Our December issue is out now, featuring Paul Carmichael's recipes for a Caribbean Christmas, silly season cocktails and more.
Subscribe to Australian Gourmet Traveller before 28th December, 2016 for your chance to win a share of $50,000!
Subscribe to Gourmet Traveller for your iPad or Android tablet.
And his lucky host city is…
From an art-fuelled Friday night to fish and chips on the sand, Melbourne is packed with adventure this summer - all of it delicious.
No eggnog here: this December, we're drinking a seven-apple cider blend, a spicy durif, and a luscious sweet Riesling.
The Botanical Hotel’s public bar has been re-opened as Gilson thanks to the founders of some of Melbourne’s busiest cafes.
For our 50th anniversary issue in 2016, we scoured Australia asking two questions: What dishes are making waves right now? What flavours will take us into the next half-century? Melbourne provided 14 answers.
It may be a magnet for destination diners the world over but Attica circa 2016 is more firmly planted in Australia than ever, writes Michael Harden.
After three years and $645 million of construction, Crown Towers Perth is open. Expect a lavish spa experience, an extravagant pool and spacious rooms.
When the mercury is rising, step away from the oven. These recipes are either raw, chilled or frozen and will cool you down in a snap.
13 of our most decadent chocolate recipes to indulge guests with this Christmas.
We don't do things by halves in the Gourmet office. These are the recipes we'll be cooking on the big day.
Bright blue scampi roe is popping up on menus across Australia. Here's why it's so special.
For our 50th anniversary issue in 2016, we scoured Australia asking two questions: What dishes are making waves right now? What flavours will take us into the next half-century? Sydney provided 16 answers.
"Great cake, also known in Barbados as black cake or rum cake, is a variation of British Christmas cake that's smashed with rum and falernum syrup," says Momofuku Seiobo chef Paul Carmichael. "This festive cake varies from household to household but they all have two things in common: tons of dried fruit and rum. It's a cake that should be started at least a month out so the fruit can marinate in the booze. Start this recipe up to five weeks ahead to macerate the fruit and baste the cake."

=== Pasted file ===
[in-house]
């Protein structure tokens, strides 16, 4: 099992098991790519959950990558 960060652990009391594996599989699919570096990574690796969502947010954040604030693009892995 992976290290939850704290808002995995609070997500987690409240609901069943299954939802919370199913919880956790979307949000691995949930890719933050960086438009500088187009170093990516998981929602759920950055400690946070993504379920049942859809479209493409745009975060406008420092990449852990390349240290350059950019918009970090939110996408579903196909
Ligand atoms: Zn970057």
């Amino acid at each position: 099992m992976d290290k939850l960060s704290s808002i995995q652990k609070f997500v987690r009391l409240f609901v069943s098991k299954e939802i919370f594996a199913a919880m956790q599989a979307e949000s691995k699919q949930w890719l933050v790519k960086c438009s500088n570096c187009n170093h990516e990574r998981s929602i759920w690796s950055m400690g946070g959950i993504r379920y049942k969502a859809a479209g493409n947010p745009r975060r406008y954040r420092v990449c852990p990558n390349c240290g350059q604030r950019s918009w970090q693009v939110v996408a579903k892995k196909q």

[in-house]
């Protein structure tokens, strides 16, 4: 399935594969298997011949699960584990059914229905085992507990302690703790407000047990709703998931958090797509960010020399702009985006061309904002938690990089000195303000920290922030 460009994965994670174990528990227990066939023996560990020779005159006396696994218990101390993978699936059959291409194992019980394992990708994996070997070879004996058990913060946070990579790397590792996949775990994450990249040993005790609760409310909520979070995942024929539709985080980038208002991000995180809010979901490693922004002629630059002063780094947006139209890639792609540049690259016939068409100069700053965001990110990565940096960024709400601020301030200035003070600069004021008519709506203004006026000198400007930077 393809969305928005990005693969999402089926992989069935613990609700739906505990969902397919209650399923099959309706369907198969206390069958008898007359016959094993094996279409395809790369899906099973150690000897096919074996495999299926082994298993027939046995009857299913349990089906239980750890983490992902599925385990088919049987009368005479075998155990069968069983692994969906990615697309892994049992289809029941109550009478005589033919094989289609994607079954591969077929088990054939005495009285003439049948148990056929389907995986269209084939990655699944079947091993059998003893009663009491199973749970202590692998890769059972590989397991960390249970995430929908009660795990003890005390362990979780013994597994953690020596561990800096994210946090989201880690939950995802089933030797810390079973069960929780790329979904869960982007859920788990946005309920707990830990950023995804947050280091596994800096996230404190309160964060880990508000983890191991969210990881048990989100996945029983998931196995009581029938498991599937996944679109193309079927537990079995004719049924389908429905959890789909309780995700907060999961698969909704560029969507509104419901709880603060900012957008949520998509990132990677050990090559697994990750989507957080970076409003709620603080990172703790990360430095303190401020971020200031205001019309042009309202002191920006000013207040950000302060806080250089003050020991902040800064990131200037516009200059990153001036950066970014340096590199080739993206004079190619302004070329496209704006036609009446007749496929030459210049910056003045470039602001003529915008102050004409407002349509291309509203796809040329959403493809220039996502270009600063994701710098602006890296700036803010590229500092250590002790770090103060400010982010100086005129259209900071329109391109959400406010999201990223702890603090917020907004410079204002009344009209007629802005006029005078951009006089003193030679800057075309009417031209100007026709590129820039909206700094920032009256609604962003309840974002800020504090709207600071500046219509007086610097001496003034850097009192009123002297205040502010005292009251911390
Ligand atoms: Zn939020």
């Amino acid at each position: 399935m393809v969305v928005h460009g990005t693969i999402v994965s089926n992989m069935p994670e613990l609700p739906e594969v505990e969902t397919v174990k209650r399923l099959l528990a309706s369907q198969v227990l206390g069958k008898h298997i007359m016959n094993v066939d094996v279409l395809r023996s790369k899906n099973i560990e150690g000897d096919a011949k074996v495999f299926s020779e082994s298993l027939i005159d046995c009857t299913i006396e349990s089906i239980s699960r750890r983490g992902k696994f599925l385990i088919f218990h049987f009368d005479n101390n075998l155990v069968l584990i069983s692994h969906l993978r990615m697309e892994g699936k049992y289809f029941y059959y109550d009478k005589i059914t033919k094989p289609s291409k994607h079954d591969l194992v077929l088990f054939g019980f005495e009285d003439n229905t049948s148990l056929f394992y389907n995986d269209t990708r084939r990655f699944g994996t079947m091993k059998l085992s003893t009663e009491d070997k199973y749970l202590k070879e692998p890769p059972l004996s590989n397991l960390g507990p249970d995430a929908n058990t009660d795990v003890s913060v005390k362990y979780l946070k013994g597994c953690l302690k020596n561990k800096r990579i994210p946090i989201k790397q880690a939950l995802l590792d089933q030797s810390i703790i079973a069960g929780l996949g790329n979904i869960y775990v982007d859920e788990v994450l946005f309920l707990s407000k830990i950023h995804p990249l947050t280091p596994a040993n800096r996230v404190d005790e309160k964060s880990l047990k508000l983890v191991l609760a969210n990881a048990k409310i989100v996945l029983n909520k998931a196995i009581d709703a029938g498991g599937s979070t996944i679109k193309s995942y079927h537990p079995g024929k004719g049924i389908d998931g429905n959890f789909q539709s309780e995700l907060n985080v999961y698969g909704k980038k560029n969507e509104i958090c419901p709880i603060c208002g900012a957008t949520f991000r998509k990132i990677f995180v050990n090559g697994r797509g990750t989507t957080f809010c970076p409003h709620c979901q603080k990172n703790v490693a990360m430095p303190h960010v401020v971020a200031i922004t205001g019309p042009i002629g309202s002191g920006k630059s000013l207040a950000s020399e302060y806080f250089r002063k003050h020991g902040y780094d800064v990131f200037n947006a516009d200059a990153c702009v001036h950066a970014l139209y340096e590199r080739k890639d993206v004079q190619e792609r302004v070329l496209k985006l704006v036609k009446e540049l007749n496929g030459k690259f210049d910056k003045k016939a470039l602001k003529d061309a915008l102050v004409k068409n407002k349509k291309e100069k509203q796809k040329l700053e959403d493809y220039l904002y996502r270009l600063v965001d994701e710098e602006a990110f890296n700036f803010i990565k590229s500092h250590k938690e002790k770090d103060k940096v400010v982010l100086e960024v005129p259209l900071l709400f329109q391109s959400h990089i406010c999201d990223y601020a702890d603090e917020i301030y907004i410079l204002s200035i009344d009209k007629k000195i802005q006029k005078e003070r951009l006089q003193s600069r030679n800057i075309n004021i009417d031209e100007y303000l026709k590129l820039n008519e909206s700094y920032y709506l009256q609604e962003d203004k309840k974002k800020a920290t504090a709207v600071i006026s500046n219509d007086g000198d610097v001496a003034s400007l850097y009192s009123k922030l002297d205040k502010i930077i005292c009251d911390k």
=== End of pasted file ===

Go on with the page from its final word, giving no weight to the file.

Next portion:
Whether in a fresh salad or seasonal seafood dish, feta's creamy tang can be used to add interest to a variety of summer dishes.
Nothing says summer like mangoes. Go beyond the criss-cross cuts - bake a mango-filled meringue loaf with lime mascarpone, start off the day with a sweet coconut quinoa pudding with sticky mango, or toss it through a spicy warm weather Thai salad.
Fresh aromatics, a mortar and pestle and a little muscle are the keys to an authentic green curry, writes Emma Knowles.
Note To roast shrimp paste, wrap it in foil and roast at 200C until fragrant (5-10 minutes). Fried shallots and fried garlic are available from Asian grocers.
The traditional way to make a curry paste is to pound the aromatics using a mortar and pestle, starting first with the chillies and then adding each ingredient separately, from hardest to softest, and pounding it to a pulp before adding the next.